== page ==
Despite the current pandemic, Indian High Commissioner to Canada Ajay Bisaria had recently said that merchandise trade has gone up 24 per cent during Covid-19 times and the investment from Canada to India has grown from US $5 billion to US $60 billion in the last 5 to 6 years. Also, the Canadian Federal Minister of Small Business, Export Promotion and International Trade had recently spoken with Piyush Goyal, Minister of Commerce and Industry and Minister of Railways of India, where the two are aiming to continue working closely on agricultural and other food products, especially securing predictable market access for Canada’s world-class pulses to India — a high priority for Canada
Key items exported by India to Canada are jewellery, cotton yarn, organic chemicals, coffee, spices, iron and steel articles, and textiles. Meanwhile, key products Canadian exporters sent to India were edible vegetables, roots and tubers; pearls precious stones or metals; fertilizers; ores slag and ash; and paper and paperboard. Interestingly, in terms of foreign direct investment (FDI), Canada’s FDI in India was slightly less in value (US $2.273 billion) as what India’s FDI was into Canada (US $2.561 billion). To put into context, there are over 2,000 Canadian companies that are currently doing business in India, which include Bombardier Transportation, McCain French fries and various software companies in India.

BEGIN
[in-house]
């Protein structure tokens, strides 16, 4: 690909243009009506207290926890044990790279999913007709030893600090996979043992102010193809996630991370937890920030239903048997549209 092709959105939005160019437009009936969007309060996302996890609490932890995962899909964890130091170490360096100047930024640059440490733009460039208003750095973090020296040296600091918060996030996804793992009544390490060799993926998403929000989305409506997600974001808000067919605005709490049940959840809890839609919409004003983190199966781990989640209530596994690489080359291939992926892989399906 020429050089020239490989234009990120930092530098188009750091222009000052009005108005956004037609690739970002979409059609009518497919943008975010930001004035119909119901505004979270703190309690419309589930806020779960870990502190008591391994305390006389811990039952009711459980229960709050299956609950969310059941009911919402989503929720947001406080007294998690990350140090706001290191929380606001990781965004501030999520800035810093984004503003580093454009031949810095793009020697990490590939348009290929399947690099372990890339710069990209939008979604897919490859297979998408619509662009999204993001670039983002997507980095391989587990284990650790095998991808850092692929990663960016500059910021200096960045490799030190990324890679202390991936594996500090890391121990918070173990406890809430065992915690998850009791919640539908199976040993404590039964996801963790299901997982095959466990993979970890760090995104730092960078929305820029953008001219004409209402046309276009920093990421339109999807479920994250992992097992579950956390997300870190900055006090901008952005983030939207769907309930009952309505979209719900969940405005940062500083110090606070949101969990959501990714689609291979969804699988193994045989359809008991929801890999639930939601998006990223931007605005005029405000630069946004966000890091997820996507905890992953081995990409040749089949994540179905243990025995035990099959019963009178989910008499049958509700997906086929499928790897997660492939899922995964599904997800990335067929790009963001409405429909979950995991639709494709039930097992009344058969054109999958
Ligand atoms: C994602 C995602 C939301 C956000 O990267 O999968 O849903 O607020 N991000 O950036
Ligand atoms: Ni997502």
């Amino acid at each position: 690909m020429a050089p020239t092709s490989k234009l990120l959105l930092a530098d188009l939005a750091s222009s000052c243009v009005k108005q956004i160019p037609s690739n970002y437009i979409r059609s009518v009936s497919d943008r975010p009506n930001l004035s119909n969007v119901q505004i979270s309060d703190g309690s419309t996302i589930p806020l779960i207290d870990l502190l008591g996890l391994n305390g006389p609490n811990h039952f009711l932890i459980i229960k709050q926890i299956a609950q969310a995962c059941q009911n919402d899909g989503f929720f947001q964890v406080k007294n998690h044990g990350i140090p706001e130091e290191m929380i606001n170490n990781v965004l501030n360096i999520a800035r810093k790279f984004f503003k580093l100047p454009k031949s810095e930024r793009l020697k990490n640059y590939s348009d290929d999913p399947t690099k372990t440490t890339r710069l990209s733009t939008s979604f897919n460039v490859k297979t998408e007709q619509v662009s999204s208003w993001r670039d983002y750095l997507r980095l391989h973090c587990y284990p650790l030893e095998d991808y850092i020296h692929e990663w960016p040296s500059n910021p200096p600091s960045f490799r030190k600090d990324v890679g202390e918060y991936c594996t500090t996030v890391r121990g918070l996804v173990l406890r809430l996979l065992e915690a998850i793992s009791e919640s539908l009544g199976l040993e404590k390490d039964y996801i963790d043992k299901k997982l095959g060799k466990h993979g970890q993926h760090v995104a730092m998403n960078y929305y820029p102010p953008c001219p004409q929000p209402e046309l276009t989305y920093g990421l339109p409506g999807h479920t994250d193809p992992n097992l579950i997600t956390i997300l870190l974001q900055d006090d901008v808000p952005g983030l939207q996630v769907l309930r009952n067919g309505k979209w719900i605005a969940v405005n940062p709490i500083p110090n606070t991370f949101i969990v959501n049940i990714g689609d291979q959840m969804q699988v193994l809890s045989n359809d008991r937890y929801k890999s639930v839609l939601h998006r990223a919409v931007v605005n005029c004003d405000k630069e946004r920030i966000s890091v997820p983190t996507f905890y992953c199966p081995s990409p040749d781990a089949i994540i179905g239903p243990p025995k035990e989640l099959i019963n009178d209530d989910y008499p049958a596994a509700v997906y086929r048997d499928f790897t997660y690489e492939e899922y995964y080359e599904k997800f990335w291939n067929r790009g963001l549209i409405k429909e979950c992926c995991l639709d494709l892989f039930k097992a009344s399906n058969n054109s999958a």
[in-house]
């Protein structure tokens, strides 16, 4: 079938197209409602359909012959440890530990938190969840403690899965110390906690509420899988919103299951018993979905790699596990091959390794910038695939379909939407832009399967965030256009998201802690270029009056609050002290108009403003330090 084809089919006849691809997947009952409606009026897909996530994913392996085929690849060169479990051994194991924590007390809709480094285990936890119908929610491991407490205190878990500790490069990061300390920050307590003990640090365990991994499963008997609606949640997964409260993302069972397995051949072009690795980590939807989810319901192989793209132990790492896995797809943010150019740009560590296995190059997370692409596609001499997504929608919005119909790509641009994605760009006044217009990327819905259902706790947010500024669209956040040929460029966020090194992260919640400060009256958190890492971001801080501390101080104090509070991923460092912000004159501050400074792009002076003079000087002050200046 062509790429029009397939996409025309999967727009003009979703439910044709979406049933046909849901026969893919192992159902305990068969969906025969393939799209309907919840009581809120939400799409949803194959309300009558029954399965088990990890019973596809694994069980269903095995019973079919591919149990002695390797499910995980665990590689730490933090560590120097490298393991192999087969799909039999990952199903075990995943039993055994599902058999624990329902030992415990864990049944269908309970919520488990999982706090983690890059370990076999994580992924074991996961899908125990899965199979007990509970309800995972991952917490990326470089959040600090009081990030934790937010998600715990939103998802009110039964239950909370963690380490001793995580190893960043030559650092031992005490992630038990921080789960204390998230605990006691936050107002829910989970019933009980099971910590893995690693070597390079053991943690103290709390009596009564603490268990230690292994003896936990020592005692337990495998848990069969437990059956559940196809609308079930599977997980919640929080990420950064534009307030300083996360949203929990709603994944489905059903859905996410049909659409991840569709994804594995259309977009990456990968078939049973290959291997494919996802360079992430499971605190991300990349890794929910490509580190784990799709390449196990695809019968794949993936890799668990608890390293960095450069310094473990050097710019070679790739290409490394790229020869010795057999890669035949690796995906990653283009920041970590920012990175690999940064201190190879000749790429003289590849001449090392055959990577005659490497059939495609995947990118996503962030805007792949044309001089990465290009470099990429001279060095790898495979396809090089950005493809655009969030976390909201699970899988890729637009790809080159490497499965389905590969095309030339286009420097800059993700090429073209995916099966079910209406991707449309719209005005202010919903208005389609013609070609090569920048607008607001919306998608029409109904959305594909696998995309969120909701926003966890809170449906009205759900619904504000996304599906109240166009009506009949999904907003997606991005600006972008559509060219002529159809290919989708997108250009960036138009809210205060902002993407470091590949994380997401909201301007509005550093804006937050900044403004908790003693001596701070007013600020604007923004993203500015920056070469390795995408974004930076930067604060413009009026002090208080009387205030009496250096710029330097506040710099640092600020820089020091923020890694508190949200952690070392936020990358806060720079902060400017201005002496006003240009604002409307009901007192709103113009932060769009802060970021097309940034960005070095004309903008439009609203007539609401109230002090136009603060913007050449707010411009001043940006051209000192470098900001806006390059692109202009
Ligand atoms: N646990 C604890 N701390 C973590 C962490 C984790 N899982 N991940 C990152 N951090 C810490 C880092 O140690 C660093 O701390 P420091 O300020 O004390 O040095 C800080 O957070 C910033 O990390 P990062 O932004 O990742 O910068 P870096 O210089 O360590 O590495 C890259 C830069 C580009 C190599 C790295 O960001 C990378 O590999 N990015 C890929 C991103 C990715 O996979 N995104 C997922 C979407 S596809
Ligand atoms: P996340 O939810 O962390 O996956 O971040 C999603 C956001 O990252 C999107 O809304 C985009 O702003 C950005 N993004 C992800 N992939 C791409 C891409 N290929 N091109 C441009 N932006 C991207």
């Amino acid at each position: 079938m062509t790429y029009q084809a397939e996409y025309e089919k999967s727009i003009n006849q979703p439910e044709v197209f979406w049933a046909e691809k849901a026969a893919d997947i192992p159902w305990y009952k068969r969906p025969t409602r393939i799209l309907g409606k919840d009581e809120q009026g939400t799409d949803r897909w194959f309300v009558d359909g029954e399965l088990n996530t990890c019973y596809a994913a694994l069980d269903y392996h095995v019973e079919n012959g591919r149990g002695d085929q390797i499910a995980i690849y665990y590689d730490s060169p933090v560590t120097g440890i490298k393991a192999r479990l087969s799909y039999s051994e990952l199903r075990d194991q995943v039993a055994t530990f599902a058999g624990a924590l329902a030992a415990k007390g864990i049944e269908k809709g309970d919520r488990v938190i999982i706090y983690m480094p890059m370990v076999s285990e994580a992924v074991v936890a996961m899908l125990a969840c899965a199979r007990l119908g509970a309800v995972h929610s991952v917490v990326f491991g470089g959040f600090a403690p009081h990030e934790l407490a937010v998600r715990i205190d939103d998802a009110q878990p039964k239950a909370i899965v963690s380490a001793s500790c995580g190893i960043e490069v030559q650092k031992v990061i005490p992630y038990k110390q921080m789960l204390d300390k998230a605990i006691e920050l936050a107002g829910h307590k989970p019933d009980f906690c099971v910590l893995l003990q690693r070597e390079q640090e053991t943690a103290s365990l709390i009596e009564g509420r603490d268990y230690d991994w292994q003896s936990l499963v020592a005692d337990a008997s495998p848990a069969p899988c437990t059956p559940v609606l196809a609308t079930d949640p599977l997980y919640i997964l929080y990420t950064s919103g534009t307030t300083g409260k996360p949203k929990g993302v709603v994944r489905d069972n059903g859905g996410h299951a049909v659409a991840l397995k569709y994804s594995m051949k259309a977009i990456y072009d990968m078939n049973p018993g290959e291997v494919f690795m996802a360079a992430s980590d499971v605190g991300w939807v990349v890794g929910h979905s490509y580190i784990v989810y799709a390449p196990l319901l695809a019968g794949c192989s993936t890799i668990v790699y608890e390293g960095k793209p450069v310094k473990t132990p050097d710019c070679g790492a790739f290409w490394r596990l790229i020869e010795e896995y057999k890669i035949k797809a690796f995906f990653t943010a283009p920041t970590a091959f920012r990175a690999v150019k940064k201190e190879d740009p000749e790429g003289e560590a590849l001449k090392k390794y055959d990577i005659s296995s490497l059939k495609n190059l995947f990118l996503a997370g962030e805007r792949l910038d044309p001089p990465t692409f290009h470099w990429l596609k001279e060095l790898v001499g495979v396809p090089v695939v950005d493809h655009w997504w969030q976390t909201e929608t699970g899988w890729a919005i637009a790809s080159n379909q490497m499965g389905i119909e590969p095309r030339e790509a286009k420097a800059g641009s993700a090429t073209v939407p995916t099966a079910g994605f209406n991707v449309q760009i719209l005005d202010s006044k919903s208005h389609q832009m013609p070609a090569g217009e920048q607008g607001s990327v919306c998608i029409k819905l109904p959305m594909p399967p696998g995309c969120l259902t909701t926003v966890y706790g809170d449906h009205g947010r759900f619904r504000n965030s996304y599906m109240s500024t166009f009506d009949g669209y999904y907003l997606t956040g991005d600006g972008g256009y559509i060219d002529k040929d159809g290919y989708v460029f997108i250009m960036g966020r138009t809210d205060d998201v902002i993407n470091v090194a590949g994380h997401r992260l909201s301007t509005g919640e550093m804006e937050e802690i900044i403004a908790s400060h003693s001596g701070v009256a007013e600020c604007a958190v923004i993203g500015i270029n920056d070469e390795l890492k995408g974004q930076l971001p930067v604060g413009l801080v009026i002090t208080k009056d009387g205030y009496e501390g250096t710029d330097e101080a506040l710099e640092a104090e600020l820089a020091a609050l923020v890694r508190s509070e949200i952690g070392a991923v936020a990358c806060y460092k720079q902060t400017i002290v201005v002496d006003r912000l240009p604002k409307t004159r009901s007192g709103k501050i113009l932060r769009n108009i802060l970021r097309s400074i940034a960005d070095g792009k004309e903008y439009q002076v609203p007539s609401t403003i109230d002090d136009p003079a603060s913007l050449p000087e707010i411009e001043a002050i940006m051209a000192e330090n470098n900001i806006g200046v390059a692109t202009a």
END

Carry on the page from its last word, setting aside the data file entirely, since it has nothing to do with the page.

Canada under Trudeau has been pro-trade, not just with its current traditional partners like the United States and Mexico, where among the three had under push from US President Donald Trump what was formerly the North American Free Trade Agreement (NAFTA) became the United States Mexico Canada Agreement (USMCA). Under Trudeau other high-profile ones such as the Comprehensive Economic and Trade Agreement (CETA) between the European Union (EU) and Canada, as well as the Comprehensive and Progressive Agreement for Trans-Pacific Partnership (CPTPP) is a free trade agreement between Canada and 10 other countries in the Asia-Pacific region.
Although what appears to be sidelined for now, Canada and India were advancing on negotiations on a Foreign Investment Promotion Protection Agreement (FIPA) and a Comprehensive Economic Partnership Agreement (CEPA). This would, if approved and implemented, aim to strengthen ties. As what was shown previously, despite the current flows between both regions, there are still much more possibilities and synergies that can happen.